The Death of 'Rational Man'
By David Ignatius (WaPo)
Sunday, February 8, 2009; Page B07
One of the most powerful ideas I heard at Davos was the idea of "pre-mortem" analysis, which was first proposed by psychologist Gary Klein and has been taken up by Kahneman.
A pre-mortem analysis can provide a real "stress test" to conventional thinking. Let's say that a company or government agency has decided on a plan of action. But before implementing it, the boss asks people to assume that five years from now, the plan has failed -- and then to write a brief explanation of why it didn't work. This approach stands a chance of bringing to the surface problems that the decision makers had overlooked -- the "black swans," to use former trader Nassim Nicholas Taleb's phrase, that people assumed wouldn't happen in the near future because they hadn't occurred in the recent past.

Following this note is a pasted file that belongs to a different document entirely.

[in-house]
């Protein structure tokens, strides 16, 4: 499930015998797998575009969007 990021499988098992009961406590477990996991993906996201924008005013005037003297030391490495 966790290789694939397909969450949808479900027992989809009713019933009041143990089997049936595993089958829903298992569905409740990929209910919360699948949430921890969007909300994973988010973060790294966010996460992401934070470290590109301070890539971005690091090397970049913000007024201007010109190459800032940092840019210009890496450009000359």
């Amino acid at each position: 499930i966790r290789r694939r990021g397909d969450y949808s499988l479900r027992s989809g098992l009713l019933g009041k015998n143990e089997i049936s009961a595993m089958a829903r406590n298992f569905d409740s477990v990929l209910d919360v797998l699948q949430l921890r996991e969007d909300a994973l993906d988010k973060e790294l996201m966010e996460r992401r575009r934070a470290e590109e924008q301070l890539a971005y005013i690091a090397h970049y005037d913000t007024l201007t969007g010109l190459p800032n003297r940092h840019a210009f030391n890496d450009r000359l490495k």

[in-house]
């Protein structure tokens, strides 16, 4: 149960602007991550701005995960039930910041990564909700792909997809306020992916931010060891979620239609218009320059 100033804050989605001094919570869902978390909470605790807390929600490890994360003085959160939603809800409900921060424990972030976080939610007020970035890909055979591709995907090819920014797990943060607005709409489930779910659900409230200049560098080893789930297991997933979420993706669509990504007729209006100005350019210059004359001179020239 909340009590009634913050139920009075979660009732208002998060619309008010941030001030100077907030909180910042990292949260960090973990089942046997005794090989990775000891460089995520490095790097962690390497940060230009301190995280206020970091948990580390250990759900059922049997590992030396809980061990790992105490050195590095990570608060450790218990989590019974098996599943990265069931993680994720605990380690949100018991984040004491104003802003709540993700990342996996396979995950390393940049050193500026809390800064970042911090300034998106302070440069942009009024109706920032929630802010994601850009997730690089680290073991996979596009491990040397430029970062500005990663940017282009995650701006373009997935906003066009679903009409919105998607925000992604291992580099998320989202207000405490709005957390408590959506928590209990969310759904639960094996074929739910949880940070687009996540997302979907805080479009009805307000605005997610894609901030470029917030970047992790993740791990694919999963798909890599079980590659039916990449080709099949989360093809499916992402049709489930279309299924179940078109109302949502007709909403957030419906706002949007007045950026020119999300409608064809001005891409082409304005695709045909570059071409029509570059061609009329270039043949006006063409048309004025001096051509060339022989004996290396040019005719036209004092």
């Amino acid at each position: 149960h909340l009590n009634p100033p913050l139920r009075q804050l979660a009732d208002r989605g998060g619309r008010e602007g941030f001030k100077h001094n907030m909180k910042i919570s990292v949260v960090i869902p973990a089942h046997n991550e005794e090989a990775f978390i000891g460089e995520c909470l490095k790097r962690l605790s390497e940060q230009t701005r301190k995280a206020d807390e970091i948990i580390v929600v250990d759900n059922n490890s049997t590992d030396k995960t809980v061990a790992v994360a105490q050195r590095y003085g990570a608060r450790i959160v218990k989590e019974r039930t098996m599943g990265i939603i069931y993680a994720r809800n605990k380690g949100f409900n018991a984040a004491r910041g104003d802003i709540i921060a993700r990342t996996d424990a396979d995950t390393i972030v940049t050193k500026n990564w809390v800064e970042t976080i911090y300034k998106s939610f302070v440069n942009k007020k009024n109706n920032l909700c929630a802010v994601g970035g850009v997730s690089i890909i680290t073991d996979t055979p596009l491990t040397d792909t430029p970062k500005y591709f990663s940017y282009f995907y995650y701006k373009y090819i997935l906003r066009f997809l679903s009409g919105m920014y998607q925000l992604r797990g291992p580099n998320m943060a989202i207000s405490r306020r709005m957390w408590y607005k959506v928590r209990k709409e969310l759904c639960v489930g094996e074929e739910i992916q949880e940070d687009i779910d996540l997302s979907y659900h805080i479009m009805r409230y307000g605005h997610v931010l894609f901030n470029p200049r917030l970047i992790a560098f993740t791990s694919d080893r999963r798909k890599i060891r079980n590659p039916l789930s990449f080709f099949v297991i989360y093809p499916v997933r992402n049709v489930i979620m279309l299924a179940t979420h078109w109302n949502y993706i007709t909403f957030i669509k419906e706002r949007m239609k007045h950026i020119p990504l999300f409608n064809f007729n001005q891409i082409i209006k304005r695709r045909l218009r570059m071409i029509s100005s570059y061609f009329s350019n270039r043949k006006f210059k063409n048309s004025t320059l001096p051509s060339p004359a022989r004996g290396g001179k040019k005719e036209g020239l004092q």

One more take-away from this year's Davos forum was a Japanese proverb cited by one speaker: "An inch ahead is darkness." Recognizing the inherent unpredictability of economic life -- the darkness that's just ahead -- should make us wary. But it can also make us smart.